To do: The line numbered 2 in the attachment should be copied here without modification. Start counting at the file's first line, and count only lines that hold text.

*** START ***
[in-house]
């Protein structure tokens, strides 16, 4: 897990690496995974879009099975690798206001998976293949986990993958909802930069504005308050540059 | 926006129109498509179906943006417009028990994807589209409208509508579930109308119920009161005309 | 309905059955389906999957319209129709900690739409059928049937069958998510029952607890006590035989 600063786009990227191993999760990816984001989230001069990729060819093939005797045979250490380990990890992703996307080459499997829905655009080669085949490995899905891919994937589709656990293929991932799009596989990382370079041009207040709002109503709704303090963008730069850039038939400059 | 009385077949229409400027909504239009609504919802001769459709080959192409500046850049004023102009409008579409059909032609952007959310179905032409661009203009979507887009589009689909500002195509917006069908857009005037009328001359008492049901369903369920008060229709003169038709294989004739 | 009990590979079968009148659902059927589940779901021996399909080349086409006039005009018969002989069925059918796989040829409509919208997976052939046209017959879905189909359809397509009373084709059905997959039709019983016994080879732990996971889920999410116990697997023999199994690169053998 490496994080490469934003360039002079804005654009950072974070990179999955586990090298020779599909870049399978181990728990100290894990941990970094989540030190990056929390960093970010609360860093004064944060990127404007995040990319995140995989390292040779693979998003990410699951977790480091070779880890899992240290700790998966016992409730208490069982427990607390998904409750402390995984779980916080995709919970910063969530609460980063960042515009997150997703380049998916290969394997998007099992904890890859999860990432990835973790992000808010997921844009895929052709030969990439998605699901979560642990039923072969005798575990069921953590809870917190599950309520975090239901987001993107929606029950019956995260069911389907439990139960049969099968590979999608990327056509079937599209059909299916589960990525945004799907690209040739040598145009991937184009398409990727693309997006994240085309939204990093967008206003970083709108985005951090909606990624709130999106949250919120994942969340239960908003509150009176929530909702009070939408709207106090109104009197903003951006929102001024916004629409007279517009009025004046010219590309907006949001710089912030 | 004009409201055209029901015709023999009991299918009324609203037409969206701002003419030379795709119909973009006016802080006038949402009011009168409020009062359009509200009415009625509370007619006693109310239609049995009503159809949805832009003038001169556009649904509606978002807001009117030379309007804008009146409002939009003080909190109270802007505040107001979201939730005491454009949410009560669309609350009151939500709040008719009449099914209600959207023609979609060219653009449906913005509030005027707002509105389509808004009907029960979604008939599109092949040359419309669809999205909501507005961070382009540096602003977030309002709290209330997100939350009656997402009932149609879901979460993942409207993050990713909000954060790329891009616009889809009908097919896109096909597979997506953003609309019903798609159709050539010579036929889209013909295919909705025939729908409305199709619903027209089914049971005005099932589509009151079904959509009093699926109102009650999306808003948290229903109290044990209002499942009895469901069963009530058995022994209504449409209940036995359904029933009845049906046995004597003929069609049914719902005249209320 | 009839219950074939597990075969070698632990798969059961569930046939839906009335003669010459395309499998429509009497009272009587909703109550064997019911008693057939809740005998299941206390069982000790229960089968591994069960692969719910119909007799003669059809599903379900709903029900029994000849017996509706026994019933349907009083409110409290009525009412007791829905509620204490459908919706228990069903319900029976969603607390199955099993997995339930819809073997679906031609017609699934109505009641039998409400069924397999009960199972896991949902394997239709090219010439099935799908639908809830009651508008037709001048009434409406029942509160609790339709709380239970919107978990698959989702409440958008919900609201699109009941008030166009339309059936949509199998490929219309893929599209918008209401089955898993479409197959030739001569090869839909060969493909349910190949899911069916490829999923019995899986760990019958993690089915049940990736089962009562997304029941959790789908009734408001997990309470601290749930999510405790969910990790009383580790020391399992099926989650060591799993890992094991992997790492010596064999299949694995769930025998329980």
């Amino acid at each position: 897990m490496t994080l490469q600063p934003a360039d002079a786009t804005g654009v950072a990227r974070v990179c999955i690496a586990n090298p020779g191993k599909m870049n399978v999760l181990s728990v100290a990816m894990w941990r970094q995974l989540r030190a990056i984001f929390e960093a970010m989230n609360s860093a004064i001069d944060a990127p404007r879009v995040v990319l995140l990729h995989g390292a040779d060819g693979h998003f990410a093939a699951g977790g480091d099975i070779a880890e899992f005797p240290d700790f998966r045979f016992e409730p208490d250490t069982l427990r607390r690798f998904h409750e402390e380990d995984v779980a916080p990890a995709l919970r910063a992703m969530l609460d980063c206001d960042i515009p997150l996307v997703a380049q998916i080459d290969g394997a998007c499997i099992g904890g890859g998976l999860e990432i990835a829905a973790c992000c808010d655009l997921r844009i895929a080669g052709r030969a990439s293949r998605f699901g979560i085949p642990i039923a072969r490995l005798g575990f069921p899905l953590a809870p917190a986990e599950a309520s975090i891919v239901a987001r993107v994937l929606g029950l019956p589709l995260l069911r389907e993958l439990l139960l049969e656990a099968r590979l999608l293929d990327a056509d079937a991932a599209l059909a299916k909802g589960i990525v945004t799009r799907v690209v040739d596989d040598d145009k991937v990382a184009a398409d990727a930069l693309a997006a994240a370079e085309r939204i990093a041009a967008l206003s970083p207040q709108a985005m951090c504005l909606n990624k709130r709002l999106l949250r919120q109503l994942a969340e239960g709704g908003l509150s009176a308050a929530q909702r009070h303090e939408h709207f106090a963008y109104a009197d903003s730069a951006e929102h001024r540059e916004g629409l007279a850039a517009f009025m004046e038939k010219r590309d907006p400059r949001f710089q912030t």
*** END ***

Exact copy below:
């Protein structure tokens, strides 16, 4: 897990690496995974879009099975690798206001998976293949986990993958909802930069504005308050540059 | 926006129109498509179906943006417009028990994807589209409208509508579930109308119920009161005309 | 309905059955389906999957319209129709900690739409059928049937069958998510029952607890006590035989 600063786009990227191993999760990816984001989230001069990729060819093939005797045979250490380990990890992703996307080459499997829905655009080669085949490995899905891919994937589709656990293929991932799009596989990382370079041009207040709002109503709704303090963008730069850039038939400059 | 009385077949229409400027909504239009609504919802001769459709080959192409500046850049004023102009409008579409059909032609952007959310179905032409661009203009979507887009589009689909500002195509917006069908857009005037009328001359008492049901369903369920008060229709003169038709294989004739 | 009990590979079968009148659902059927589940779901021996399909080349086409006039005009018969002989069925059918796989040829409509919208997976052939046209017959879905189909359809397509009373084709059905997959039709019983016994080879732990996971889920999410116990697997023999199994690169053998 490496994080490469934003360039002079804005654009950072974070990179999955586990090298020779599909870049399978181990728990100290894990941990970094989540030190990056929390960093970010609360860093004064944060990127404007995040990319995140995989390292040779693979998003990410699951977790480091070779880890899992240290700790998966016992409730208490069982427990607390998904409750402390995984779980916080995709919970910063969530609460980063960042515009997150997703380049998916290969394997998007099992904890890859999860990432990835973790992000808010997921844009895929052709030969990439998605699901979560642990039923072969005798575990069921953590809870917190599950309520975090239901987001993107929606029950019956995260069911389907439990139960049969099968590979999608990327056509079937599209059909299916589960990525945004799907690209040739040598145009991937184009398409990727693309997006994240085309939204990093967008206003970083709108985005951090909606990624709130999106949250919120994942969340239960908003509150009176929530909702009070939408709207106090109104009197903003951006929102001024916004629409007279517009009025004046010219590309907006949001710089912030 | 004009409201055209029901015709023999009991299918009324609203037409969206701002003419030379795709119909973009006016802080006038949402009011009168409020009062359009509200009415009625509370007619006693109310239609049995009503159809949805832009003038001169556009649904509606978002807001009117030379309007804008009146409002939009003080909190109270802007505040107001979201939730005491454009949410009560669309609350009151939500709040008719009449099914209600959207023609979609060219653009449906913005509030005027707002509105389509808004009907029960979604008939599109092949040359419309669809999205909501507005961070382009540096602003977030309002709290209330997100939350009656997402009932149609879901979460993942409207993050990713909000954060790329891009616009889809009908097919896109096909597979997506953003609309019903798609159709050539010579036929889209013909295919909705025939729908409305199709619903027209089914049971005005099932589509009151079904959509009093699926109102009650999306808003948290229903109290044990209002499942009895469901069963009530058995022994209504449409209940036995359904029933009845049906046995004597003929069609049914719902005249209320 | 009839219950074939597990075969070698632990798969059961569930046939839906009335003669010459395309499998429509009497009272009587909703109550064997019911008693057939809740005998299941206390069982000790229960089968591994069960692969719910119909007799003669059809599903379900709903029900029994000849017996509706026994019933349907009083409110409290009525009412007791829905509620204490459908919706228990069903319900029976969603607390199955099993997995339930819809073997679906031609017609699934109505009641039998409400069924397999009960199972896991949902394997239709090219010439099935799908639908809830009651508008037709001048009434409406029942509160609790339709709380239970919107978990698959989702409440958008919900609201699109009941008030166009339309059936949509199998490929219309893929599209918008209401089955898993479409197959030739001569090869839909060969493909349910190949899911069916490829999923019995899986760990019958993690089915049940990736089962009562997304029941959790789908009734408001997990309470601290749930999510405790969910990790009383580790020391399992099926989650060591799993890992094991992997790492010596064999299949694995769930025998329980």